This is the end of the story. We are not going to sell our home and we are not going to move to another place.

March 29, 2013
Yesterday I found this page. I think it was in draft. I was curious what it contained. After reading it, I thought, why not publish it? So here it is.


May be it is and may be it isn’t. Basically nothing much has changed since I wrote the above.

= = = = = = = = =

Today is the 17th of July 2017. I come back now to the above story. Sort of. Well, over the past years we realized more and more that suitable properties in the Goulburn area would be a bit too dear for us and not worth all the troubles of moving. However, that idea that we could perhaps live in a country area somehow stuck with us. For a while our inquiries were set on Cootamundra, a town in New South Wales, also with a Railway Station on the Sydney to Melbourne line. Quite likable properties were significantly cheaper than comparable properties here  a bit to the south of Sydney. We checked out quite a lot of properties on the internet. Once Peter and I even stayed in a hotel in the main street of Cootamundra. We did get a very good impression of that little town. People there seemed to be all very friendly towards strangers. We thought that this was a place that we could definitely like. We thought it was feasible for us to live there. But in the end it turned out we were really not determined enough to initiate some steps towards moving.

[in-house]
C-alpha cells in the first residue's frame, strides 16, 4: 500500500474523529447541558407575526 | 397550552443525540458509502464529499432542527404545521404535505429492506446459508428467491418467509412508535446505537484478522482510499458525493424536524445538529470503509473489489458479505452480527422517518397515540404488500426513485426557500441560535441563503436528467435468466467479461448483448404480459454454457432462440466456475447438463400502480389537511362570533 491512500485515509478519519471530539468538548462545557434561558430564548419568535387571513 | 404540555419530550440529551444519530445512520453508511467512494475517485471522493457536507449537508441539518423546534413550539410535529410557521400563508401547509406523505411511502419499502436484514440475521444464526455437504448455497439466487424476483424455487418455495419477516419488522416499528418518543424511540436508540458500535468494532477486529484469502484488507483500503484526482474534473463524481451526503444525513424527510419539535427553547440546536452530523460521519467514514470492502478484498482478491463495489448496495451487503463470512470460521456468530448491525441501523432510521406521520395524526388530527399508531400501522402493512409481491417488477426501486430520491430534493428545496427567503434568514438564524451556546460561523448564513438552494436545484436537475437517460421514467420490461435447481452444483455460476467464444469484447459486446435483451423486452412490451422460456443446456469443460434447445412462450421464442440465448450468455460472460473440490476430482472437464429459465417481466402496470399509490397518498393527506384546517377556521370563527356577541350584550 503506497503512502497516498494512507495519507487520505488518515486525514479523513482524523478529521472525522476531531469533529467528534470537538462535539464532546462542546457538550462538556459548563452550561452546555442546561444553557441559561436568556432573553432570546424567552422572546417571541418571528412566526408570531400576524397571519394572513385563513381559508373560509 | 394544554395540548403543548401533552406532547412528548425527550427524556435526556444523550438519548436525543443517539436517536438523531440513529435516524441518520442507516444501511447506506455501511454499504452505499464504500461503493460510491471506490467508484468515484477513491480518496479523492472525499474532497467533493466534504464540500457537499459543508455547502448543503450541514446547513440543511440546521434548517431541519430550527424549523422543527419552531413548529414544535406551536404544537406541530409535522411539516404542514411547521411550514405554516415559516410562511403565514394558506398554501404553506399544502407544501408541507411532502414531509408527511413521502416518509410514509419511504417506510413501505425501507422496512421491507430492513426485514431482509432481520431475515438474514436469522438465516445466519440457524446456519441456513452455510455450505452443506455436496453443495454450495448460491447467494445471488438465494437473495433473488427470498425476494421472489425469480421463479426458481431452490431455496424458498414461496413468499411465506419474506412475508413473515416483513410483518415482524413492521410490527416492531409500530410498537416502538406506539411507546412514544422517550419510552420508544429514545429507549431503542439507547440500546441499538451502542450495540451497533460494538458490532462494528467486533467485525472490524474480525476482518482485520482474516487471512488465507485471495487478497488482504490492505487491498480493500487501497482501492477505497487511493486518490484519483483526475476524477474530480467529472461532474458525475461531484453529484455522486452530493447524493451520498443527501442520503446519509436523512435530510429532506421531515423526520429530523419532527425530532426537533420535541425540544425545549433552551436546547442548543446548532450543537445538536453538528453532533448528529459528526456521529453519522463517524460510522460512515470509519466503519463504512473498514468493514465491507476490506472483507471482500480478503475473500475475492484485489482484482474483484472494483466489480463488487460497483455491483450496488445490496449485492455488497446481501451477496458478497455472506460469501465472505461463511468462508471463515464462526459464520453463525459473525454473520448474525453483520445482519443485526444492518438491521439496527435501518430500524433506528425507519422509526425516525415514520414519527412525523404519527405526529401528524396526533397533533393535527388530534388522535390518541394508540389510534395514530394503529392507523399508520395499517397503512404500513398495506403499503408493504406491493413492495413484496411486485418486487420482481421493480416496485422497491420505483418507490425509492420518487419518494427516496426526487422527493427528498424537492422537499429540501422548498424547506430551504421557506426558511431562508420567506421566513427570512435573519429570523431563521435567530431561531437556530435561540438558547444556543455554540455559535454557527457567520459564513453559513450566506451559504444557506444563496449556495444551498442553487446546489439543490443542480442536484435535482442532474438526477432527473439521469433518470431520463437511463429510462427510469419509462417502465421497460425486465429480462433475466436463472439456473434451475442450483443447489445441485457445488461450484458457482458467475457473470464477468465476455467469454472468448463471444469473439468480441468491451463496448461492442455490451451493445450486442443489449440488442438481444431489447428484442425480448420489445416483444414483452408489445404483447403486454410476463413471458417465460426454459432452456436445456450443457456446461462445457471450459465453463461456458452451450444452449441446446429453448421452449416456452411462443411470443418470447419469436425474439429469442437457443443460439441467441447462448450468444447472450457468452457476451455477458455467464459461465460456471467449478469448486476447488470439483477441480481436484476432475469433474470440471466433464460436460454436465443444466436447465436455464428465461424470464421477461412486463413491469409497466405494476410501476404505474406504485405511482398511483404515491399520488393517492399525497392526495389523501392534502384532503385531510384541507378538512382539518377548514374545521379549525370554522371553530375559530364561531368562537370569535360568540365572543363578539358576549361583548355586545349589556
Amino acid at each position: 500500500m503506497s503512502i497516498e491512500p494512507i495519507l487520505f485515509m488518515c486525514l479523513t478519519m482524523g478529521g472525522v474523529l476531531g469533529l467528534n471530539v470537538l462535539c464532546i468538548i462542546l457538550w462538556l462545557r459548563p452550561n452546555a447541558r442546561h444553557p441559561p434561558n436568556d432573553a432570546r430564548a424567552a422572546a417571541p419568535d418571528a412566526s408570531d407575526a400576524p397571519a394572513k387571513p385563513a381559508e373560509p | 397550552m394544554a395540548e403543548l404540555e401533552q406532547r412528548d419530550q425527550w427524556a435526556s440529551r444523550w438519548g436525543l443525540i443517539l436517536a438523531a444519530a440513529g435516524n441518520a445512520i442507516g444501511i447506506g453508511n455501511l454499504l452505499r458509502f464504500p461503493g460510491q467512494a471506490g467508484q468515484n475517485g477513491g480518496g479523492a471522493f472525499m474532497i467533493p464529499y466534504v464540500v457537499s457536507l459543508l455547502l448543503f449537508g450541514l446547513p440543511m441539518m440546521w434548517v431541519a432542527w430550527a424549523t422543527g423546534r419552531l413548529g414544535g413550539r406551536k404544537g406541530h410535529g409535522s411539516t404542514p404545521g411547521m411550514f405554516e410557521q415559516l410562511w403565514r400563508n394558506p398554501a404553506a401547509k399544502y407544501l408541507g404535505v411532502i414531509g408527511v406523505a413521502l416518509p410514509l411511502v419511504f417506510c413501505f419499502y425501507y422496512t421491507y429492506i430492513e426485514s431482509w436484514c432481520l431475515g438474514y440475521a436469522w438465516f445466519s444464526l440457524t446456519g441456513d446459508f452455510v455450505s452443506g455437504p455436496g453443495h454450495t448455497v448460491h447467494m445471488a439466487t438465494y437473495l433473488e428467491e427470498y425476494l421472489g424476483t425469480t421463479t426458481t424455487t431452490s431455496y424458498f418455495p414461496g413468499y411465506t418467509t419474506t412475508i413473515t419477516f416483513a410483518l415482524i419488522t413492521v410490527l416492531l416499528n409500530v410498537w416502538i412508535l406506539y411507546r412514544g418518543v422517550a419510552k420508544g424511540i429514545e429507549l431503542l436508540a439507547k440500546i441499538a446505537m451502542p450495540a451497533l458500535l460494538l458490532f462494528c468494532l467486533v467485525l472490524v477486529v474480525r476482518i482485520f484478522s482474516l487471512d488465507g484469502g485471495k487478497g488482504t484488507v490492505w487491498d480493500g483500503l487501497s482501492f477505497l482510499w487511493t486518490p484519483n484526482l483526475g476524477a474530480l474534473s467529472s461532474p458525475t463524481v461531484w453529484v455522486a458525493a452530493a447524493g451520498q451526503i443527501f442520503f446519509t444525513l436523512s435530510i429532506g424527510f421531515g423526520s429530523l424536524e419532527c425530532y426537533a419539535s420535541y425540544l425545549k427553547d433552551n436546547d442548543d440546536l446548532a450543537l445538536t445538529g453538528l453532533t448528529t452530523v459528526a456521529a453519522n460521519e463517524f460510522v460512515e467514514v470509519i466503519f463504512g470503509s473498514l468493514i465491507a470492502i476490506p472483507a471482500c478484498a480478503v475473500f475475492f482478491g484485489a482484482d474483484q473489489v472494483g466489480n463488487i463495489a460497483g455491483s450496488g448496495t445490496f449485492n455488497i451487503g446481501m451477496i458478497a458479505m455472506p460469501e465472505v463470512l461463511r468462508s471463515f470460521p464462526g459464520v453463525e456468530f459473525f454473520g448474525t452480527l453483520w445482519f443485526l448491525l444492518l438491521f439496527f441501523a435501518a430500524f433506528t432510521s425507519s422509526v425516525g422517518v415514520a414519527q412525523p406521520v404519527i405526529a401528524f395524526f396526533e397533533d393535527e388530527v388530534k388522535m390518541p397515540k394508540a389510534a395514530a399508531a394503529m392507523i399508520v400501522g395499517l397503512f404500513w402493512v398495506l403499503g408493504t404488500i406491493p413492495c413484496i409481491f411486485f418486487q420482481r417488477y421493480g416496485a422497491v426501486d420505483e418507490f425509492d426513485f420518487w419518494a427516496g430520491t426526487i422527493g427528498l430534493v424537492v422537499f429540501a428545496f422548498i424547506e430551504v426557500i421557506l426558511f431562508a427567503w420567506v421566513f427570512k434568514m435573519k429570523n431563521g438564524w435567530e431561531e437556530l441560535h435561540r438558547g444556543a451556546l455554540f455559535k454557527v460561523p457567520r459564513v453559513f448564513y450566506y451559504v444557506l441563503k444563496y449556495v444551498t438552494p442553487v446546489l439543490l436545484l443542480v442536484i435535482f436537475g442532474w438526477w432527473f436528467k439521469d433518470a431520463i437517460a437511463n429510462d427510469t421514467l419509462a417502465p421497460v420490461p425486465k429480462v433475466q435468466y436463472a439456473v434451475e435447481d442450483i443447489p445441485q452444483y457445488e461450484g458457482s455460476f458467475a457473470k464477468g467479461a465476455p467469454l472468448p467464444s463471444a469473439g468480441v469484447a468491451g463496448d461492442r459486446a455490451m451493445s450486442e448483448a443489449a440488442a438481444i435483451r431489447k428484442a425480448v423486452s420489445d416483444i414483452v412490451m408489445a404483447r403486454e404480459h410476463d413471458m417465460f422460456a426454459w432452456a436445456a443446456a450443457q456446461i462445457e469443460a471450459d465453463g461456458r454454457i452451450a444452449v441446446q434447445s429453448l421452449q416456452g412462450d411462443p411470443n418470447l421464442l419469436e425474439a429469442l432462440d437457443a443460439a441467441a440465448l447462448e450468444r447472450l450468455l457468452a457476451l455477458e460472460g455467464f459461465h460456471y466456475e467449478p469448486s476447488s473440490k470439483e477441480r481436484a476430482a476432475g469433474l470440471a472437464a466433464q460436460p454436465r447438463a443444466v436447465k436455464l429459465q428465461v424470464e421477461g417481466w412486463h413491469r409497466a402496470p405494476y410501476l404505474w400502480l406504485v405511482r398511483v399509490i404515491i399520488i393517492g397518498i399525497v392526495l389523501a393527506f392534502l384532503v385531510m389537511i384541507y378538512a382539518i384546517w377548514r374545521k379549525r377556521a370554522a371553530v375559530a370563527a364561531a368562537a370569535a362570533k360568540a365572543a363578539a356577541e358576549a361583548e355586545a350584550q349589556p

A few years have passed.Since both Peter and I are in the eighties now, should we really stop thinking of moving to  a different area, and a country area at that, which we are not used to at all. For sure, we are in old age now. We still  love to travel, We also love to go for family visits. However, with each year we may find it a bit harder to do all this. For how long can we  keep it up really,all this moving about?

We have just been on a visit to Benalla in Victoria, seeing our son Martin who recently moved to Benalla. Thia is a beautiful thriving little country town, also on the Sydney to Melbourne train line! Properties are less than half the price of the properties here in our area in the Illawarra! Of course, alone this fact of the likelihood  of being  able to purchase a good property there at a reasonable price, and that our son lives there now in his own house, made us think that maybe we could move there too.

Yes, we could, and we could not. Medical facilities, yes they are available. It  would however be  a question whether they would be the right kind of facilities for the treatments that Peter requires. We would have to find out. Also, we would need a lot of help with actually moving and sorting everything out. Of course, we could afford to pay for a professional removalist. Maybe we would have to get rid of some  of our old furniture and things that we do not need any more. And then we could buy something new for the new place. Could we cope  with all this? Is  it worth it to undertake a move  like this at our age? The more we doubt, the more years pass, and in the end we’ll really be toooo old for all this!